Finally, a couple of notes about third party campaigns. On some level I think it’s helpful to have these voices out there – if only because it sometimes exposes the more extremist voices in American politics and gives them the rhetorical rope they need to hang themselves. But as a structural and institutional matter, our first-past-the-post electoral system makes it all but impossible for a third party candidate to win, and the republican (vice parliamentary) government structure would make a multi-party system all but unworkable. This means that Gary Johnson and Jill Stein would have more impact on American policy by working within one of the existing parties to shift preferences (as Bernie Sanders has done now that he’s running as a Democrat!) rather than attempting to build an electoral coalition around a narrow set of issues or policy proposals.
In the end, political success is about building a coalition of factions which may in some cases have competing interests rather than attacking that system as corrupt from the outside. Bernie Sanders himself understands this: he was until last year a member of the Socialist Party and he could have run for President on that ticket. Instead, he chose to run as a Democrat and move that party to the left. The Democratic Party, after all, has successfully put together a liberal constituency of people who share a preference for collective action in the name of reducing economic and racial inequality, protecting the environment, building and maintaining infrastructure, providing a basic social safety net, and ensuring access to education for those who need and want to acquire new skills. And this coalition is moving American society to the left under President Obama’s leadership. Liberals and progressives need to ensure this shift continues by electing the most liberal President possible and then holding his or her feet to the fire.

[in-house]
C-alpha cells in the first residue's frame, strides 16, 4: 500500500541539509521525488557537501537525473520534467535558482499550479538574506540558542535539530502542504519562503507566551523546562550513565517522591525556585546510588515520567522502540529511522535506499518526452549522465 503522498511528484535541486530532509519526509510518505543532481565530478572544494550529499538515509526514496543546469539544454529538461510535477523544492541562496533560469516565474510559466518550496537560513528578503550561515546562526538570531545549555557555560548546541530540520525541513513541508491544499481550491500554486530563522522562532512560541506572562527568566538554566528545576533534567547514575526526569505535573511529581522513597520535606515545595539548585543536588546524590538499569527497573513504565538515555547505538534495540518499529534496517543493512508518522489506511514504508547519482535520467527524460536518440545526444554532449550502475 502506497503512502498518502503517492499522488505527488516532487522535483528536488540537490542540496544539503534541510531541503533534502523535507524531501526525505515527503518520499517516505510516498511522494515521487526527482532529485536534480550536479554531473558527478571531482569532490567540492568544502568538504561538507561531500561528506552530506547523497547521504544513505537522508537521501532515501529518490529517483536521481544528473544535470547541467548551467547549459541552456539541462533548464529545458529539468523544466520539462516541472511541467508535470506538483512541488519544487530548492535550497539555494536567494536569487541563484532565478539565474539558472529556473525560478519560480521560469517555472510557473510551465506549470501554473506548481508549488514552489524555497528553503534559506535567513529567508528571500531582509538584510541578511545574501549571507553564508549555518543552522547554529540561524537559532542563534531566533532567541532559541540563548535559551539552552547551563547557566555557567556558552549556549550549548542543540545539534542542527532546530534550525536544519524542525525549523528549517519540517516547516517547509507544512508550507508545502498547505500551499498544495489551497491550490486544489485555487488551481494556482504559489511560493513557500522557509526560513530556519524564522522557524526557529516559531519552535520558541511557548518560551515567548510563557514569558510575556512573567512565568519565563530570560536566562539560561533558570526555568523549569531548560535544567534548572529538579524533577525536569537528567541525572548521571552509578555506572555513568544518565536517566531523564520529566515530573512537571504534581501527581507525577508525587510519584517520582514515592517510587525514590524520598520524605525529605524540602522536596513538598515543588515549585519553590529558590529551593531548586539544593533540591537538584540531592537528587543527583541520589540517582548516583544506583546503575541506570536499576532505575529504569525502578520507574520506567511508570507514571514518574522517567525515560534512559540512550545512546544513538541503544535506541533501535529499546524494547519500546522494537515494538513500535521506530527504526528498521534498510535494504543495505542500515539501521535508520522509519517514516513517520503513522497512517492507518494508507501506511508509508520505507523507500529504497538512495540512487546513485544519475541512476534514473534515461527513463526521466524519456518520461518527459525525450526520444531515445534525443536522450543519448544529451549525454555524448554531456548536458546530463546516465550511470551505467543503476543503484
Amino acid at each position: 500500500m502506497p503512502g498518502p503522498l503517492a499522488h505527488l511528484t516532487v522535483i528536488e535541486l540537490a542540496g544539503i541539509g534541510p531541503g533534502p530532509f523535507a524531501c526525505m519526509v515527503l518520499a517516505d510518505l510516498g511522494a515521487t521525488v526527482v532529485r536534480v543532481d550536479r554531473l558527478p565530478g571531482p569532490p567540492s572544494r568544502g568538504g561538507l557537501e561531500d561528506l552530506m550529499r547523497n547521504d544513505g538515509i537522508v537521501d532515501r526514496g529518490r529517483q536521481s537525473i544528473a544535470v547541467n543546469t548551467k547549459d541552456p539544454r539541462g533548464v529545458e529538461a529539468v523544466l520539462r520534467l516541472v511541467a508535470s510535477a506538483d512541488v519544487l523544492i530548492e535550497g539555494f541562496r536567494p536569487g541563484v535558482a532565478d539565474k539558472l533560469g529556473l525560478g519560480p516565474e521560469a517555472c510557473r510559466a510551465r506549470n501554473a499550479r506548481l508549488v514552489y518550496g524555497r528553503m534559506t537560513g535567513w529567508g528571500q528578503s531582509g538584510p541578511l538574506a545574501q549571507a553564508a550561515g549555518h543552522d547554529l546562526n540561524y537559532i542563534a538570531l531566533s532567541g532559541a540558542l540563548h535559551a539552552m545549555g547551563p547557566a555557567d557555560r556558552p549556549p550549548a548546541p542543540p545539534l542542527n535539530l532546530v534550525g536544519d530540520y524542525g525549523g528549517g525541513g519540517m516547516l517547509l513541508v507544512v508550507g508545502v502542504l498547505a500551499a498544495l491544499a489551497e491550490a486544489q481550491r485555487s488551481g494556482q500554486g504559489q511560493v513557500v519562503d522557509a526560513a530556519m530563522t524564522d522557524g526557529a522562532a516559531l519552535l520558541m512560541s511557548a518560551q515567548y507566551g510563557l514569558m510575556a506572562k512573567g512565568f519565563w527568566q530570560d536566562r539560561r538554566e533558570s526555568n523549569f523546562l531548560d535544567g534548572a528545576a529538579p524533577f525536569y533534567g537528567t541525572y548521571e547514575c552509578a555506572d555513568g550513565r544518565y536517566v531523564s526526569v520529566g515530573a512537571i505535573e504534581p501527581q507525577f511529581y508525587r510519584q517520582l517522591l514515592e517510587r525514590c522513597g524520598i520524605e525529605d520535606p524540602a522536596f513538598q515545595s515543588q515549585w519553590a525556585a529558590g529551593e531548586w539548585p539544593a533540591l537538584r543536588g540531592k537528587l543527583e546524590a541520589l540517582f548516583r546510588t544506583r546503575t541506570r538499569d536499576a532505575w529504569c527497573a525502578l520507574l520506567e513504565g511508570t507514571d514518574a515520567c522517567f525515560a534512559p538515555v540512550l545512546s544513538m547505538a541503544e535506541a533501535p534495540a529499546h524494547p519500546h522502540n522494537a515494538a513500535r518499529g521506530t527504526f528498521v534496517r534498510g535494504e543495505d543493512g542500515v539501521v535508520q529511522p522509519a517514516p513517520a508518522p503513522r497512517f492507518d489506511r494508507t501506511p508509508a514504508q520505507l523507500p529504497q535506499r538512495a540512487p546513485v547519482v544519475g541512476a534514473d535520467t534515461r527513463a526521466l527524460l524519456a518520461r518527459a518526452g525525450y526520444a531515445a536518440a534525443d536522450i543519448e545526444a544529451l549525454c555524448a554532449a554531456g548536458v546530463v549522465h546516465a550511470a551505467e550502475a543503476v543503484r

The Republican Party coalition depends on business interests and workers who believe free markets and personal/corporate greed can best organize society and religious interests who want government to protect their desire to discriminate against those who reject their doctrine. These interests have used racism and xenophobia to distract American workers from the true causes of their economic woes. One can rightfully criticize the Democratic Party, and its neoliberal wing in particular, for not effectively and aggressively challenging this. Bernie Sanders has helped to change that by raising his voice as a Democrat to point out that his new party has not gone far enough to challenge business and financial interests who privilege the needs of the wealthy over those of working Americans.
A Sanders third party campaign would not do anything to prevent defection from the liberal coalition that he could not more effectively do by simply supporting and campaigning for Democratic candidates. He should work very hard, should he fail to win the Democratic Party nomination, to bring his followers into that party – ask them to join city and county Committees, run for office as Democrats, and thereby displace neoliberals and move that coalition further to the left. He is an important voice and his message has resonated He should not soften that voice with a quixotic Green Party run for President. He should use his voice to help elect Hillary Clinton and a Democratic Congress.